Billy Joel just introduced Larry Ellison. The Piano Man (Billy, not Larry) will be the featured performer at tonight's customer appreciation party (along with Lenny Kravitz, Stevie Nicks, and Mick Fleetwood). Billy Joel is having a concert in Dallas (where I live on weekends) in early December: I think I'll go to his concert tonight and save money on tickets.
Larry started off with a few slides on Oracle's new release of Linux (Oracle Enterprise Linux). They basically took Red Hat Linux and "fixed bugs" to maintain 100% compatibility between Red Hat Oracle Linux. Supposedly, an application running on Red Hat will run unchanged on Oracle Linux. They have also released Oracle VM on Oracle Linux. The neat thing about the VM is that it runs both Linux and Windows in both 32-bit and 64-bit. Oracle Linux and Oracle VM are both open source and free. How do they make money? The answer's easy: volume. In all seriousness, they charge for support if you want. Support seems cheap (<$1K for 4 CPUs per year), so I think that Oracle Linux and VM are very good alternatives to what Red Hat is offering.
While Larry didn't say this during his presentation, the best news about Oracle Linux is that they're adding support for Essbase on Oracle Linux 64-bit. This is a direct running on Linux and not inside the VM. Since many have wondered if Oracle will continue to release Essbase on Linux (due to the dearth of customers running it), this is a sign that Oracle is committed to Linux Essbase. I've always liked Linux as an operating system, so I'm pleased to hear that Essbase will continue to be supported in future releases.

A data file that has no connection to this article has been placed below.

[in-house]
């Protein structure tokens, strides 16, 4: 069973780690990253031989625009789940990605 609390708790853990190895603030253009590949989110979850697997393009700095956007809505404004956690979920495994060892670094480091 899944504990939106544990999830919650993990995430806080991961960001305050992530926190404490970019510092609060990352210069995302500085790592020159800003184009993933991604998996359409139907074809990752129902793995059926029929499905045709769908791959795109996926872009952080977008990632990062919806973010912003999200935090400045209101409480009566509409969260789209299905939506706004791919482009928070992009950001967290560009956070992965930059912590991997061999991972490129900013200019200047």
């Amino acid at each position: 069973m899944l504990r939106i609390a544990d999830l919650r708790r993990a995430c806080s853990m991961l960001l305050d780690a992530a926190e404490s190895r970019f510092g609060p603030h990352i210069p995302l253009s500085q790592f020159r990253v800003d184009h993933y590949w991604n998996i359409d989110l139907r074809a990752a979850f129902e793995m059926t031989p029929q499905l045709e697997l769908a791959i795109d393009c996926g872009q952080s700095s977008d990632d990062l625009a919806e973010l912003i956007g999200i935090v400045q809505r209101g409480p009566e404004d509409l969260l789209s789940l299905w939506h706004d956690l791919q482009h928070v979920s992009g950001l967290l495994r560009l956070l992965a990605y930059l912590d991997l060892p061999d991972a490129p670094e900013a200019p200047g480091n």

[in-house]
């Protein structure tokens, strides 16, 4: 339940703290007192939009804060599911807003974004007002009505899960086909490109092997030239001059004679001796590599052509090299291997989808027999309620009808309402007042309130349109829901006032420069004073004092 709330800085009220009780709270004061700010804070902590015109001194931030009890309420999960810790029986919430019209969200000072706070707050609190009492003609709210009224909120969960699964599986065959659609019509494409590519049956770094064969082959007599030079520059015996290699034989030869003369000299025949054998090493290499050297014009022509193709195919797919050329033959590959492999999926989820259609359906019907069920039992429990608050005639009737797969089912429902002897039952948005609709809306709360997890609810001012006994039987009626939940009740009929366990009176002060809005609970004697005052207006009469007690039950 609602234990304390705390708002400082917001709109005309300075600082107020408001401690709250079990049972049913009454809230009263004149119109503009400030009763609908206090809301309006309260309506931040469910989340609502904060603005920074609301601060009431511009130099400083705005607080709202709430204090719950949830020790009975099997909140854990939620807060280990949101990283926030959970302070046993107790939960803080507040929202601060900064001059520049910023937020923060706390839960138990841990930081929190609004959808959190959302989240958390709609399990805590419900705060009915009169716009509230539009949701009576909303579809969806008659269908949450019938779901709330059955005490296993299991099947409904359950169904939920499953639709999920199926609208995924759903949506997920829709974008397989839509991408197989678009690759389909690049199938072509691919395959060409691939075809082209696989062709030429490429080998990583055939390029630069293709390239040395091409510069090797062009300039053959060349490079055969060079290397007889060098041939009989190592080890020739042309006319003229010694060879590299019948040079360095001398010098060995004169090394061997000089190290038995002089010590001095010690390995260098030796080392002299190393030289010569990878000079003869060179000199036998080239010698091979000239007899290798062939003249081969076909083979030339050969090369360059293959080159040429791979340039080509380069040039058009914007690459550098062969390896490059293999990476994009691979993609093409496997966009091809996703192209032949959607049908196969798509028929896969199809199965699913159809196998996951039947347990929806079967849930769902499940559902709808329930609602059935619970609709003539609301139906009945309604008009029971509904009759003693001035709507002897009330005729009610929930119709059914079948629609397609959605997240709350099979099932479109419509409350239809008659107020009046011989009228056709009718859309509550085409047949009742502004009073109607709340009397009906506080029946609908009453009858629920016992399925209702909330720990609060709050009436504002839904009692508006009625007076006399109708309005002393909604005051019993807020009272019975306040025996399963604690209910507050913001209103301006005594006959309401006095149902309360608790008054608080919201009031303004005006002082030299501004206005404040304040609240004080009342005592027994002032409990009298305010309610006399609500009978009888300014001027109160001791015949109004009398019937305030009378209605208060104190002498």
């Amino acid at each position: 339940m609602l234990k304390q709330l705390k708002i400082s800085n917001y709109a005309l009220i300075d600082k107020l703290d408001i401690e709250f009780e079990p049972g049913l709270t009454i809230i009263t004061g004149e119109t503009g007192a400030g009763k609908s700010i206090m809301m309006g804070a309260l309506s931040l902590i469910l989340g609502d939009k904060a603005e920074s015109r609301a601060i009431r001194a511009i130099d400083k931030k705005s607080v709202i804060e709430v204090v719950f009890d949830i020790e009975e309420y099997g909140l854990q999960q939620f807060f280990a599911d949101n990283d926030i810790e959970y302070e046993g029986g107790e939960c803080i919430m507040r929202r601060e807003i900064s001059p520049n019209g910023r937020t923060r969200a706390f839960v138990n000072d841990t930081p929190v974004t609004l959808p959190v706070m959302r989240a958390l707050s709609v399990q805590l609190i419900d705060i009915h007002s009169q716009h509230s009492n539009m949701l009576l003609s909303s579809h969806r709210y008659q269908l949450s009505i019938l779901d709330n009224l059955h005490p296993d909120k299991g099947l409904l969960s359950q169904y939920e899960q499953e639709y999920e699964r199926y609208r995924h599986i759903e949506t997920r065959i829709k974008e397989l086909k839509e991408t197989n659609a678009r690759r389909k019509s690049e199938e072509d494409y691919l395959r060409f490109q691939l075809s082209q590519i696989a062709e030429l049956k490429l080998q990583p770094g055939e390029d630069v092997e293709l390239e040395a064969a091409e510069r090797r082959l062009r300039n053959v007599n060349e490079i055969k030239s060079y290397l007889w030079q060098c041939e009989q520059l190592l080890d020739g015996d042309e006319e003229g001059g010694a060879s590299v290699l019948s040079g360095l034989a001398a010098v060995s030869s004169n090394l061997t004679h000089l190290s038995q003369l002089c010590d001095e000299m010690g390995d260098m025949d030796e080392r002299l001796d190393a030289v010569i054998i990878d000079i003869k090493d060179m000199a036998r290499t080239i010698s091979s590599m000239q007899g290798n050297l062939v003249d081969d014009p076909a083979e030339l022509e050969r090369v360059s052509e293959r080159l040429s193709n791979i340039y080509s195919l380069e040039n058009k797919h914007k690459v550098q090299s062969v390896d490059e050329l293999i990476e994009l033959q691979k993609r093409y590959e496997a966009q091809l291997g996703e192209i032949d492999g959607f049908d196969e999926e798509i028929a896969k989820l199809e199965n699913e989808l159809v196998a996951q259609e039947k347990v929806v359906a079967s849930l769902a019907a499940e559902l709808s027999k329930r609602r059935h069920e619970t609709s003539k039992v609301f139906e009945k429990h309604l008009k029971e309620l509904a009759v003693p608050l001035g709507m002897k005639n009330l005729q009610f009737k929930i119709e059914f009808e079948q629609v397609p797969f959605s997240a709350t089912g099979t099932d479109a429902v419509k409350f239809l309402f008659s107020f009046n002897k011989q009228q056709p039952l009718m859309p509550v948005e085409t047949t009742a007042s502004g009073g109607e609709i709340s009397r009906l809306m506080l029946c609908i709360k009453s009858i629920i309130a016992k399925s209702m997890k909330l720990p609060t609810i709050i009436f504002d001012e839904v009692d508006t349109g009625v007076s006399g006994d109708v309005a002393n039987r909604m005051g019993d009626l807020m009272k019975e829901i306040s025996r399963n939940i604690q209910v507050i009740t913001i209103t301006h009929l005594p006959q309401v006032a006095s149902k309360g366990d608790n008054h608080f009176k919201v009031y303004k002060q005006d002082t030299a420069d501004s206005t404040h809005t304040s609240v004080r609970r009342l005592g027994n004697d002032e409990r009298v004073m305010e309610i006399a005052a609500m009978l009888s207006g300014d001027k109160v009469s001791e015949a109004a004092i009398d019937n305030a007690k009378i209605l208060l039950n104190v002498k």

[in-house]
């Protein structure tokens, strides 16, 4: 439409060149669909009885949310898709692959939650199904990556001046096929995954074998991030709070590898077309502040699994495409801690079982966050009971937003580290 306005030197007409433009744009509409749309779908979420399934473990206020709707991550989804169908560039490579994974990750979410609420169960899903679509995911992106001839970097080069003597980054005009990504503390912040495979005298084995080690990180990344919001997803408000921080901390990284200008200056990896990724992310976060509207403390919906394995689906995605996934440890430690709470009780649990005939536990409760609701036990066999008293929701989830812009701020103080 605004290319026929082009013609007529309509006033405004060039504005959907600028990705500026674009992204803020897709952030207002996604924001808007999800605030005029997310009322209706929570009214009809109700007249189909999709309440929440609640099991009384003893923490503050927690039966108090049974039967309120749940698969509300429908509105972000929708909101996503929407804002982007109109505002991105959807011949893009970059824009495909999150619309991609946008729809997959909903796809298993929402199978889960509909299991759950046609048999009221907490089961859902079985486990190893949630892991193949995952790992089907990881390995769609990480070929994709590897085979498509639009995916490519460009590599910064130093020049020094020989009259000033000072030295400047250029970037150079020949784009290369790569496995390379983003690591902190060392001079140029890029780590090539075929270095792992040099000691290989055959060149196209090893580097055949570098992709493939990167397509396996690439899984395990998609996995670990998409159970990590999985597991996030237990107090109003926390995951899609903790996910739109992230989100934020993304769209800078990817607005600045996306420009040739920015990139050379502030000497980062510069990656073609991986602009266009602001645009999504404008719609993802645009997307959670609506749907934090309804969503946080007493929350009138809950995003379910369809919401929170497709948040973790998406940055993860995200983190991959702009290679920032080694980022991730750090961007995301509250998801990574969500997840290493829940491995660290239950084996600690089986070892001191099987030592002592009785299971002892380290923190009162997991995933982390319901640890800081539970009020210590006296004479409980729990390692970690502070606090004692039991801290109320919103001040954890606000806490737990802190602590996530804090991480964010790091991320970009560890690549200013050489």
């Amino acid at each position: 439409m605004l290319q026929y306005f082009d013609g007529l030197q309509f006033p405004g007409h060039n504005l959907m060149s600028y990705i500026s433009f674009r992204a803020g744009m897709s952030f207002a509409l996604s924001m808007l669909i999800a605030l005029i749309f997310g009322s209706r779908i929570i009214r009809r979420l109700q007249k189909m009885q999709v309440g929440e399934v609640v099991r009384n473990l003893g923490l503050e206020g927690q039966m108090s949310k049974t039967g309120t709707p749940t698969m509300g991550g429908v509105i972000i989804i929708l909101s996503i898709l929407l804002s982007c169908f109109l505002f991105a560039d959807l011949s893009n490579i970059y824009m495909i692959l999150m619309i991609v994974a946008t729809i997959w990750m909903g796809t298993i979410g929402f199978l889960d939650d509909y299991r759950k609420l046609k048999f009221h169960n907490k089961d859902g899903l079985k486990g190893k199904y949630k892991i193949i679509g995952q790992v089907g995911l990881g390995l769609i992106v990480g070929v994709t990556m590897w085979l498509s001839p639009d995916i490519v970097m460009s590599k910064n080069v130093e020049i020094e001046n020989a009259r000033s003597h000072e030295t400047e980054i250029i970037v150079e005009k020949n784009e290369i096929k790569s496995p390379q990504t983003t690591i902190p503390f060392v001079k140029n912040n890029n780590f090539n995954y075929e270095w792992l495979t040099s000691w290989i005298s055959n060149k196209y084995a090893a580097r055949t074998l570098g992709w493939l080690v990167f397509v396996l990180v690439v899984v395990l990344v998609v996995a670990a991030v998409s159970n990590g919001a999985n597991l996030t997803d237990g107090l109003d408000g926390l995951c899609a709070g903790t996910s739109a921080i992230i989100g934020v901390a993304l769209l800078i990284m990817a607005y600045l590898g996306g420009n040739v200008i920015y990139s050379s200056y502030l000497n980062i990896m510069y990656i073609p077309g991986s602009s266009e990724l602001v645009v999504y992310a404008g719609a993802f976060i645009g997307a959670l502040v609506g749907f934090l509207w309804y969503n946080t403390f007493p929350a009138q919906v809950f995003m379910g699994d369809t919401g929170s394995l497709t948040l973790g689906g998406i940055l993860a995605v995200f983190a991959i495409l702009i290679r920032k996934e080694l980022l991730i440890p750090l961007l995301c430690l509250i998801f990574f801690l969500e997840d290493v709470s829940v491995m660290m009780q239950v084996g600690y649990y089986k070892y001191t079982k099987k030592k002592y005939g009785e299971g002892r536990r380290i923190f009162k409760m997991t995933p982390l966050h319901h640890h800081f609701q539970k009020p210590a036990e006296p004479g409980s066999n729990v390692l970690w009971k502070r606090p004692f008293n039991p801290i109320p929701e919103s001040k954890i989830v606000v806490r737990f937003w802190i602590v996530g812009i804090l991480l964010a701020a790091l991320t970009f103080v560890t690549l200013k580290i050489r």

The next part of the presentation was on Fusion Applications. I'm still confused as to if Fusion actually exists or if it's vaporware. Yes, I know that much of Hyperion ended up in the Fusion middleware portion of Oracle, but that doesn't mean that I could call up Mr. Oracle Sales Rep and say "could you please send me over a dozen Fusions, please? Yes, of course I want baker's dozen."
Ah, Larry just answered my question: "the first of the 3 Fusion Applications will be released in the first half of 2008." I guess that means they're not real yet. The first three applications will be under the banner of sales force automation (SFA) that will theoretically sell more by going beyond a sales forecast to include better analytics: data mining of customer databases (what customers are buying which products, what do those customers have in common, what prospective clients fit that profile, etc.) and greater business intelligence for sales people. The SFA application will integrate with existing SFA systems (like Siebel or salesforce.com) and ERPS (Oracle, PeopleSoft, JDEdwards, SAP, etc.). SFA has three components/applications: Sales Prospector, Sales References, and Sales Tools. There was a British demo of them fully inside of Mozilla Firefox. I can't begin to describe the demo, but I'm sure that screen shots will be on the Oracle website in short order.
Larry took questions at the end of the keynote (kind of brave, actually). I'm impressed that Larry Ellison can understand all the There was one question that made me laugh where someone said "which company are you planning to buy next?" Larry's answer: "e-mail me and I'll tell you, but then you have to split the profit with me." Another one I liked: "when you're finished buying everyone in the applications space, who will be your competition?" The answer was "SAP, darn it." I'm paraphrasing, of course, but you get the general gist of the questions.
On that note, I've been a bit negative on the stage presence and entertainment value of the presenters here at Oracle OpenWorld. Larry Ellison is a cut above: he actually holds an audience's attention fairly well. When he tells a joke, it seems off the cuff. Even if the off the cuff jokes were written ahead of time, he pulls them off in a manner that makes it seem like he just thought of them, so kudos to his acting abilities (if not his sense of humor). I actually giggled (on the inside) a couple of times during his Q&A session.
I'm going to wander the exhibit hall (actually, two exhibit halls in Moscone West and Moscone South).